The Federal Communications Commission (FCC) recently clarified its view on when someone has provided “prior express consent” to receive prerecorded or autodialed collection calls to his or her cell phone as required by the Telephone Consumer Protection Act (TCPA). The clarification was made in an amicus letter brief the FCC filed in a TCPA case pending before the U.S. Court of Appeals for the Second Circuit. Creditors, debt buyers, and debt collectors who make such calls should have their procedures and documentation reviewed by counsel in light of the FCC’s clarification to make sure that, in the event of a TCPA challenge, they will be able to demonstrate that the requisite consent was obtained.
The FCC’s brief was filed at the Second Circuit’s request in Albert A. Nigro v. Mercantile Adjustment Bureau, LLC. The district court had ruled in the case that the plaintiff gave his “prior express consent” to receive autodialed collection calls to his cell phone number when he provided it to a power company during a call he made to request the discontinuance of electric service to his deceased mother-in-law’s apartment.
The TCPA prohibits autodialed or prerecorded non-emergency calls to cell phone numbers unless the call is made with “the prior express consent of the called party.” In finding that the collection calls the plaintiff received from a debt collector hired by the power company did not violate the TCPA, the district court relied on the FCC’s statement in a 1991 TCPA rulemaking order that “persons who knowingly release their phone numbers have in effect given their invitation or permission to be called at the number which they have given, absent instructions to the contrary.”
In its brief, the FCC asserted that the plaintiff’s provision of his cell phone number to the power company did not qualify as consent under the TCPA. The FCC indicated that such action did not satisfy the standard established in a 2005 declaratory ruling issued by the agency in response to a petition from a debt collection industry trade association. The FCC ruled that an individual gives express consent to receive autodialed or prerecorded collection calls from creditors or third-party collectors by providing his or her cell phone number in connection with an existing debt if the number was provided by the consumer to the creditor during the transaction that resulted in the debt owed.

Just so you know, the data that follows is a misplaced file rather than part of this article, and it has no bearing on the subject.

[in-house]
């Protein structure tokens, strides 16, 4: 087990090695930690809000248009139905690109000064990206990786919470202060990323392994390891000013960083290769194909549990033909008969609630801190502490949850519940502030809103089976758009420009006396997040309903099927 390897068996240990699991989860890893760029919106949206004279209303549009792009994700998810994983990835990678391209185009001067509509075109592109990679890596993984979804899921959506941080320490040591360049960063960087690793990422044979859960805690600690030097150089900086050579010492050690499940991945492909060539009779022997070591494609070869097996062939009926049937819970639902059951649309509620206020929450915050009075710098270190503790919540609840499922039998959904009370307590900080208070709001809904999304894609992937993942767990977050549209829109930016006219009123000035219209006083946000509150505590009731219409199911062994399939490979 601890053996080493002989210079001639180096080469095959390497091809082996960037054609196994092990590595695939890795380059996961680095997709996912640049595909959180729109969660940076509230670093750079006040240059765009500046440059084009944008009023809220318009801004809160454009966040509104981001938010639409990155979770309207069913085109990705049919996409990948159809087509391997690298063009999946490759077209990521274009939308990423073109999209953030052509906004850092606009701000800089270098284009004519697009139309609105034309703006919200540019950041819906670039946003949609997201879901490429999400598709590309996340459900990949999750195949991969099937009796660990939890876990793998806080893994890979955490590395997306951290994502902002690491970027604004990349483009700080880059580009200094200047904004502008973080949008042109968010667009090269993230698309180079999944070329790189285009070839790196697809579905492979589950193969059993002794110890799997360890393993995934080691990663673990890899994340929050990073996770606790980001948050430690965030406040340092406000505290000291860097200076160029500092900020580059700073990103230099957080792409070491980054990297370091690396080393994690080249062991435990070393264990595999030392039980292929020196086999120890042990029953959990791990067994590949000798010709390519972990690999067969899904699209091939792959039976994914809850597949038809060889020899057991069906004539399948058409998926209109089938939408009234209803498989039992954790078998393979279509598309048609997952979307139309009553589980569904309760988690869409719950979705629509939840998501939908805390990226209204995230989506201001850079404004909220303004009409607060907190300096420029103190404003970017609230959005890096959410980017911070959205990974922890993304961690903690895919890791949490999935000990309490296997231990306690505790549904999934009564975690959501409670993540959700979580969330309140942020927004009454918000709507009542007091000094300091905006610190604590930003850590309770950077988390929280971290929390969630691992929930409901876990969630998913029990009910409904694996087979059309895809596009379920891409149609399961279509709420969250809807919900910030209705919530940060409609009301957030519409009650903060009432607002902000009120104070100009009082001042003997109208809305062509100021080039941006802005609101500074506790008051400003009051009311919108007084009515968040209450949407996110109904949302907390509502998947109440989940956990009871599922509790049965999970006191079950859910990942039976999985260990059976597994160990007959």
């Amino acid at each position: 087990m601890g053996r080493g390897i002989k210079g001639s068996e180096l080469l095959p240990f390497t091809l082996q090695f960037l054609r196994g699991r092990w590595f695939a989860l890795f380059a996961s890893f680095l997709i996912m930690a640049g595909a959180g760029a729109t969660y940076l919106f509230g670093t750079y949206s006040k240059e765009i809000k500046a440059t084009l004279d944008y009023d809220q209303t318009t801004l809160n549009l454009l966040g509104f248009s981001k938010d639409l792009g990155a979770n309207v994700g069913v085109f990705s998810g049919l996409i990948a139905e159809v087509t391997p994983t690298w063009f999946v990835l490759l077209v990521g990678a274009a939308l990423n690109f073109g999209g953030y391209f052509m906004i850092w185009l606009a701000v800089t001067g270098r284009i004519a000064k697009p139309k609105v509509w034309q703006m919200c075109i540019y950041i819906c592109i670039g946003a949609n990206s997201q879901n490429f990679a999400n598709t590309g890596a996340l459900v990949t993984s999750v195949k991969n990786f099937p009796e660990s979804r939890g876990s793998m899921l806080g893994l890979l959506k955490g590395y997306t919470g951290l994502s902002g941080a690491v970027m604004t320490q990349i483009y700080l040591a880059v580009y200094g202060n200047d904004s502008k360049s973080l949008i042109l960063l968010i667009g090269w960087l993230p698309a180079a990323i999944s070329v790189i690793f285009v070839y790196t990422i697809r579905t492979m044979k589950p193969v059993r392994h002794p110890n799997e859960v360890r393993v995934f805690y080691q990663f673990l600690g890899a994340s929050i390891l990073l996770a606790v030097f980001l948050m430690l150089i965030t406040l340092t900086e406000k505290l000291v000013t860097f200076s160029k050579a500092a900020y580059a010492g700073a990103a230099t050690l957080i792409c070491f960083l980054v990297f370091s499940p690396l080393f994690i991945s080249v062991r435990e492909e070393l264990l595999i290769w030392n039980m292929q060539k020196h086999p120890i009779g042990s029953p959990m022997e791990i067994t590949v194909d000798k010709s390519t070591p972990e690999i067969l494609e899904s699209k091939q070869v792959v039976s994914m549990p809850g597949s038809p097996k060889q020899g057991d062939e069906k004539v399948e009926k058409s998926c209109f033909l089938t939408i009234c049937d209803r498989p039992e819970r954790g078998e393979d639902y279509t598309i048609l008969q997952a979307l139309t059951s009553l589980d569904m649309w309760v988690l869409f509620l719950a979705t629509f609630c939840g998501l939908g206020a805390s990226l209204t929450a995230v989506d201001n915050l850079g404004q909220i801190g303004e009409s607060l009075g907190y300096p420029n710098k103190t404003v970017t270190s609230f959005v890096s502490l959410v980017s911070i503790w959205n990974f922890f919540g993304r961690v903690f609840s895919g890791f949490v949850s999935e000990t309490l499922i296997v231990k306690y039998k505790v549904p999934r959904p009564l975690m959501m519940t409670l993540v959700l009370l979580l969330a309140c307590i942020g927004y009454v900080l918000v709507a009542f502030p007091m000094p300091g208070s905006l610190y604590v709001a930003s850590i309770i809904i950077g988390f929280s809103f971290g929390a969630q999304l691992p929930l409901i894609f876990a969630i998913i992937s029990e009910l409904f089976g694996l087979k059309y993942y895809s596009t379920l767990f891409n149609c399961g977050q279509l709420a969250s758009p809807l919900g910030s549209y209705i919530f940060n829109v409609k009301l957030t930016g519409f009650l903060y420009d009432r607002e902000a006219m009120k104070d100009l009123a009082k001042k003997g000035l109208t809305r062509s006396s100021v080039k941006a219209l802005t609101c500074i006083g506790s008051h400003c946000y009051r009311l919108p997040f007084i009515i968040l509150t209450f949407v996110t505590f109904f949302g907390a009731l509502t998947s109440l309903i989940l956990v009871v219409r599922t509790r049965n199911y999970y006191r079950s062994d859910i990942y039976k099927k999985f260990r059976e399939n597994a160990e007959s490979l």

According to the FCC, the defendant debt collector could not satisfy this standard because the plaintiff had not given the power company his cell phone number in the transaction that resulted in the debt owed, i.e., his mother-in-law’s purchase of electric service. Instead of giving his number in the transaction in which she arranged for or made that purchase, the plaintiff provided his number after she had incurred the debt at issue.
The FCC notes in its brief that an individual can convey prior consent to receive prerecorded or autodialed debt collection calls to his or her cell phone number by a method other than providing a phone number, such as by a written or oral communication. Noting an absence of evidence indicating that the plaintiff was acting as the representative of his mother-in-law’s estate or otherwise had responsibility for her debts, the FCC states in its brief that it “takes no position on whether there would have been consent had [the power company] been furnished with the telephone number of the administrator or other formal representative of a decedent’s estate regarding a previously incurred, but currently pending, bill against the estate.”
We continue to see a high volume of class actions alleging TCPA violations. In part, this is because the penalties are draconian. Violations can yield damages of $500 per violation or actual damages—whichever is greater—with a tripling of damages for willful violations and unlimited class action liability.